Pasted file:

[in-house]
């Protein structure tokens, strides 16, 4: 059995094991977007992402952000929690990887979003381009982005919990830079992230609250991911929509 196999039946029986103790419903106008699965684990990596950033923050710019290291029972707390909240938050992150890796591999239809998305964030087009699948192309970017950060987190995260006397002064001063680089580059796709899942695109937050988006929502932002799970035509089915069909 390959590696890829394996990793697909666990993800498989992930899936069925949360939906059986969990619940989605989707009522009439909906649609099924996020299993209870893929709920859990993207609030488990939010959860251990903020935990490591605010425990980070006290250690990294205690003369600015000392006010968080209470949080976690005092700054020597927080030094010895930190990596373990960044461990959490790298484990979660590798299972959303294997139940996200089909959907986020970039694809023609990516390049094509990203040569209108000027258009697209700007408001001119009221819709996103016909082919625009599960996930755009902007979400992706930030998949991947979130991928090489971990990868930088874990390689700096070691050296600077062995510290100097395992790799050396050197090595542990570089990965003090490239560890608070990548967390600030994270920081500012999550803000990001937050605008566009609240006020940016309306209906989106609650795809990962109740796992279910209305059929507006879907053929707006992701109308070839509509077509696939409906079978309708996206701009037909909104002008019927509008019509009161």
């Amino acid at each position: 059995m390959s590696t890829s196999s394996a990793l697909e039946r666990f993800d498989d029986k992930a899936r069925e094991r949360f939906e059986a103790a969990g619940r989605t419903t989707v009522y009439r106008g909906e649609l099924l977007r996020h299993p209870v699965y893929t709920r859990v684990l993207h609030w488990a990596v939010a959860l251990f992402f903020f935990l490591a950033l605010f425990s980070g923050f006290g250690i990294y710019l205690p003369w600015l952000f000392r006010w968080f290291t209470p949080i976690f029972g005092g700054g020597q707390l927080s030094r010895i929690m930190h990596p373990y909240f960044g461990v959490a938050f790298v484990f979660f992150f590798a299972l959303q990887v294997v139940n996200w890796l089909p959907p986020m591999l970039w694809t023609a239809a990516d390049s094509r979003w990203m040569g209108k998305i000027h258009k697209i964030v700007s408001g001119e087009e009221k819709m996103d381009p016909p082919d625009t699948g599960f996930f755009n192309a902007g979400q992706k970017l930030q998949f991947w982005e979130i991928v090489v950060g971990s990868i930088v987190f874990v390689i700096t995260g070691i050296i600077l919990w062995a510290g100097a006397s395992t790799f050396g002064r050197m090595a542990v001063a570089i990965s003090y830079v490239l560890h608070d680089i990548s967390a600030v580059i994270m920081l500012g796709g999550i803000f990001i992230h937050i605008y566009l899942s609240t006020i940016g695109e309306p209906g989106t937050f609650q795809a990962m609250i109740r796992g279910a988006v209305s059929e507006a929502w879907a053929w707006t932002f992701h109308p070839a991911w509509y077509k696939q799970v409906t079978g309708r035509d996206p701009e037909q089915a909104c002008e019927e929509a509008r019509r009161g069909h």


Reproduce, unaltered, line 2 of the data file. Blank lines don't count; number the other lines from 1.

């Protein structure tokens, strides 16, 4: 059995094991977007992402952000929690990887979003381009982005919990830079992230609250991911929509 196999039946029986103790419903106008699965684990990596950033923050710019290291029972707390909240938050992150890796591999239809998305964030087009699948192309970017950060987190995260006397002064001063680089580059796709899942695109937050988006929502932002799970035509089915069909 390959590696890829394996990793697909666990993800498989992930899936069925949360939906059986969990619940989605989707009522009439909906649609099924996020299993209870893929709920859990993207609030488990939010959860251990903020935990490591605010425990980070006290250690990294205690003369600015000392006010968080209470949080976690005092700054020597927080030094010895930190990596373990960044461990959490790298484990979660590798299972959303294997139940996200089909959907986020970039694809023609990516390049094509990203040569209108000027258009697209700007408001001119009221819709996103016909082919625009599960996930755009902007979400992706930030998949991947979130991928090489971990990868930088874990390689700096070691050296600077062995510290100097395992790799050396050197090595542990570089990965003090490239560890608070990548967390600030994270920081500012999550803000990001937050605008566009609240006020940016309306209906989106609650795809990962109740796992279910209305059929507006879907053929707006992701109308070839509509077509696939409906079978309708996206701009037909909104002008019927509008019509009161």